There have been fewer available seats lately in our church building in Greece. (This has nothing to do with the Euro or Athens’s economic crisis: our building is in Greece, New York.)
What’s happening to cause the bursts at the seams? Well, lemmetellya….
We have this great, new addition going up. Not an addition of people, as in Acts 2 or Acts 4, but rather, a structural addition made of concrete and wood and siding and paint. It’s going to make the whole meeting house look different, and there are definitely improvements all ’round — to redeploy the Rom. 16:16 “hearty handshake” colloquialism of J.B. Phillips.
- We’ll have the entrance on a different side, with a covered drop-off point. This is particularly welcome, in view of the frequent precipitation — of all sorts — in this part of the country.
- We’ll have an actual gathering area instead of a cramped, lobby-ette compromised by stairs and two doorways.
- There will be new restrooms that don’t gross you (or visitors) out when you enter them.
- … and much more (I’ve lost track of the developments and redevelopments of the building plan).
All this building stuff creates excitement and draws people. New members have been quietly moving our direction from churches across town. A new family moved in and never visited anywhere else, just staying put with us. People are coming together and volunteering and getting excited and staying excited. Leaders (pastor-elders, preacher, and deacons, all) are asking for extra money and extra time and extra understanding of certain inconveniences during the building process, all the while affirming the good communal efforts well underway.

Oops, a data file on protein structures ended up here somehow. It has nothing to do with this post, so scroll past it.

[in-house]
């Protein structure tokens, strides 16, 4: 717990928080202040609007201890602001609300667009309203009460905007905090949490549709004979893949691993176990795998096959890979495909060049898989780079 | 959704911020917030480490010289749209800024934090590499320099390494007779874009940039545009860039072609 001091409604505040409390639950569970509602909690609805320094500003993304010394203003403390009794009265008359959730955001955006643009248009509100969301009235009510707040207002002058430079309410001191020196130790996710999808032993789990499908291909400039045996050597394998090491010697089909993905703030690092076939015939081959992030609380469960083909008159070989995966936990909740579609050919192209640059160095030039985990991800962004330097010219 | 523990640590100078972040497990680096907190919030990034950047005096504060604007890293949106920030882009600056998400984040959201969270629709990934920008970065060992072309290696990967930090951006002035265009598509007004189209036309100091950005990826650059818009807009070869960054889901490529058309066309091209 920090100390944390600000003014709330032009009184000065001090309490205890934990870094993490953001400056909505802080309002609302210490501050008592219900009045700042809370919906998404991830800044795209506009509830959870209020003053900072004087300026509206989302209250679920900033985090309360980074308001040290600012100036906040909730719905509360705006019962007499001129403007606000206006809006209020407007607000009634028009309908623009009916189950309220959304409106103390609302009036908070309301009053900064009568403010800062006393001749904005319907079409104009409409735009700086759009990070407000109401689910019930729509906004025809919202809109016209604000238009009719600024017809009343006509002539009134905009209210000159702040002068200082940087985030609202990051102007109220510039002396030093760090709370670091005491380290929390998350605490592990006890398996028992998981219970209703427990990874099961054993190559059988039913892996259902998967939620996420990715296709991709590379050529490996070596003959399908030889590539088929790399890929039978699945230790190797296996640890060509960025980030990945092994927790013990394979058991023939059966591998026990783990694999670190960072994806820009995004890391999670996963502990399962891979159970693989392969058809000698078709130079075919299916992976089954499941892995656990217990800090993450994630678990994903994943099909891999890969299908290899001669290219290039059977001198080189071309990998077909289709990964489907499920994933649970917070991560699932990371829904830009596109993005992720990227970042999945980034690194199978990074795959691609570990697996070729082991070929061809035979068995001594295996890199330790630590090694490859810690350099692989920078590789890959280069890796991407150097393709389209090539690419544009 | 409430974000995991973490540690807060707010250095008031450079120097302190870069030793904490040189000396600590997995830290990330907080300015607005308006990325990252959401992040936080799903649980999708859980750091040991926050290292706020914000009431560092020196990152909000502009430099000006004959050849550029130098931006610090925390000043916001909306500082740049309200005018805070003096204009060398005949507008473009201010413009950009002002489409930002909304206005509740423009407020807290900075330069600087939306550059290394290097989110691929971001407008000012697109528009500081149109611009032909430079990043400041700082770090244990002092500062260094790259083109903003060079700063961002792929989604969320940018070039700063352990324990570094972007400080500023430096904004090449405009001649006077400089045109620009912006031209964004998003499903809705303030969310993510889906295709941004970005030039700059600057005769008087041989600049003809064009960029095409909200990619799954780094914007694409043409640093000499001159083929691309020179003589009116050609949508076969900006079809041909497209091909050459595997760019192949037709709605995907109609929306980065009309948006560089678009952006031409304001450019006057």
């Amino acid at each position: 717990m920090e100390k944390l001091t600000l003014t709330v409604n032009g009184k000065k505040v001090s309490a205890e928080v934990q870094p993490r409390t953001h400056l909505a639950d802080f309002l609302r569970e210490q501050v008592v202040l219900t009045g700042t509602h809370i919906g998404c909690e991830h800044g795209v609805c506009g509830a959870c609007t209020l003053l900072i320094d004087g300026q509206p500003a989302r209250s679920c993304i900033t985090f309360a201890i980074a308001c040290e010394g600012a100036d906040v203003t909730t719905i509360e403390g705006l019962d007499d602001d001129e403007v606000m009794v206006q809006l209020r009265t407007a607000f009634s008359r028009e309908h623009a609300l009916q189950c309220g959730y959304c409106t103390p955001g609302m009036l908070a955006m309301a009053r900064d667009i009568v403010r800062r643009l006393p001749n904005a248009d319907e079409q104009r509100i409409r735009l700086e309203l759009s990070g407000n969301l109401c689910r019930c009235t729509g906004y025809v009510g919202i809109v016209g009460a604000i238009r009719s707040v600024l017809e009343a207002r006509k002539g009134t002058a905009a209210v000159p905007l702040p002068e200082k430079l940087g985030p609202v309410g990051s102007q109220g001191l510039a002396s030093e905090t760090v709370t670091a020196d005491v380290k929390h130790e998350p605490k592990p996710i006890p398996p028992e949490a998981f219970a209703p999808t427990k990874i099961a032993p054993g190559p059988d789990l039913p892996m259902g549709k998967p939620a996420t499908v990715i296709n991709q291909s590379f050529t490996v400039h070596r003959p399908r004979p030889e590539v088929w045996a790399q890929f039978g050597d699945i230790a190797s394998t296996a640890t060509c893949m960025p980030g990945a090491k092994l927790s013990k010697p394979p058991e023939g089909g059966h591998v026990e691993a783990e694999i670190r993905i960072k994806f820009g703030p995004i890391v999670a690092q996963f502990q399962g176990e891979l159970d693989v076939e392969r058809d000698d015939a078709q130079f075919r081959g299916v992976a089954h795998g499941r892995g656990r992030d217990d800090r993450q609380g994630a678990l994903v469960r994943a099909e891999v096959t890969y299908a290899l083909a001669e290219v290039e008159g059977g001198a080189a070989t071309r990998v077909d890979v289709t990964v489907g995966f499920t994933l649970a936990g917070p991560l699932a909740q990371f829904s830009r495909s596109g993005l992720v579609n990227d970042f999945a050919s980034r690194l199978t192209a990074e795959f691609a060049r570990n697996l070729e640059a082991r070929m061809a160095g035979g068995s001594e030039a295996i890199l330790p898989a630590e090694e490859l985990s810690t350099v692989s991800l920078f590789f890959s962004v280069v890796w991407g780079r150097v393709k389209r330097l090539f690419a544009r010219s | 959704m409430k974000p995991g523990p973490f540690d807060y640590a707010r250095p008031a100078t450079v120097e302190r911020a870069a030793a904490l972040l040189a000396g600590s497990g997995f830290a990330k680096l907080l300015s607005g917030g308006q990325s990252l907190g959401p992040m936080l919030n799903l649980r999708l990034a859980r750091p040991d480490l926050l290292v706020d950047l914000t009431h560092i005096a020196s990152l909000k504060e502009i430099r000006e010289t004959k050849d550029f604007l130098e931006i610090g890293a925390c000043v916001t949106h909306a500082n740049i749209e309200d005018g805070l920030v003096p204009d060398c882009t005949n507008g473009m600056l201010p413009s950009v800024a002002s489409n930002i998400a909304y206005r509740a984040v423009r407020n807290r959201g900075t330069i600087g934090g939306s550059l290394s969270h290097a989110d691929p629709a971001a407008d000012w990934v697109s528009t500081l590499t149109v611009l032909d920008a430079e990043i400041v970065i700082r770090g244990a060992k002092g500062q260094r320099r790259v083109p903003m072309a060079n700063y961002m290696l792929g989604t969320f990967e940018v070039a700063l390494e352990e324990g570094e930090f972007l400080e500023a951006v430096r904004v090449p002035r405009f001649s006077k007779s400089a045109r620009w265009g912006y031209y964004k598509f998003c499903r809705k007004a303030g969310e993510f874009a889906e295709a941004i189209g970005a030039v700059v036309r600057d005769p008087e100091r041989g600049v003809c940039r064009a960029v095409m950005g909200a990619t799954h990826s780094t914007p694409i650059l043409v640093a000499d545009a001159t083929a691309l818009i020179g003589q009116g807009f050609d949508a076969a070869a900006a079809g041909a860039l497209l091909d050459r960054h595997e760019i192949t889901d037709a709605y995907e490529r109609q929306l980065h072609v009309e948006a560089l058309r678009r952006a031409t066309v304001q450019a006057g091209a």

Basically, there’s a lot of energy, and this energy surrounds the immense project that is our building addition is necessary in order to see the project through.
I remember a guy I met years ago in Beaumont, upon visiting a church for a special event. This church had just completed a building addition and was all gussied up and excited about itself. The man confessed that he enjoyed moving around to different churches when there were building projects going on. He got excited by construction projects, but I wondered what he himself was built of.
And I still wonder … despite the nice conveniences and esprit de corps that a building addition can bring to a church … whether the good energy can be sustained after the project is complete.
Will the new folks, and some of the old, “let down” after it’s all done?
Will they become distracted and disenchanted by the core of the church — which of course is not made of building materials?
Will the church grow spiritually, as the building proponents seem to think is a given, long after the visible, constructed growth is complete?
What role can the new and renewed spaces be expected to play in the drawing of outsiders to Jesus? Given that they do play some role, can we put that role in perspective, making adequate, sustaining plans to bolster those new folks spiritually?
When all is said and done, will the spaces currently brimming with apparent energy and life still gush and bustle, or will the excitement and newness of the project ultimately leave the church high and dry?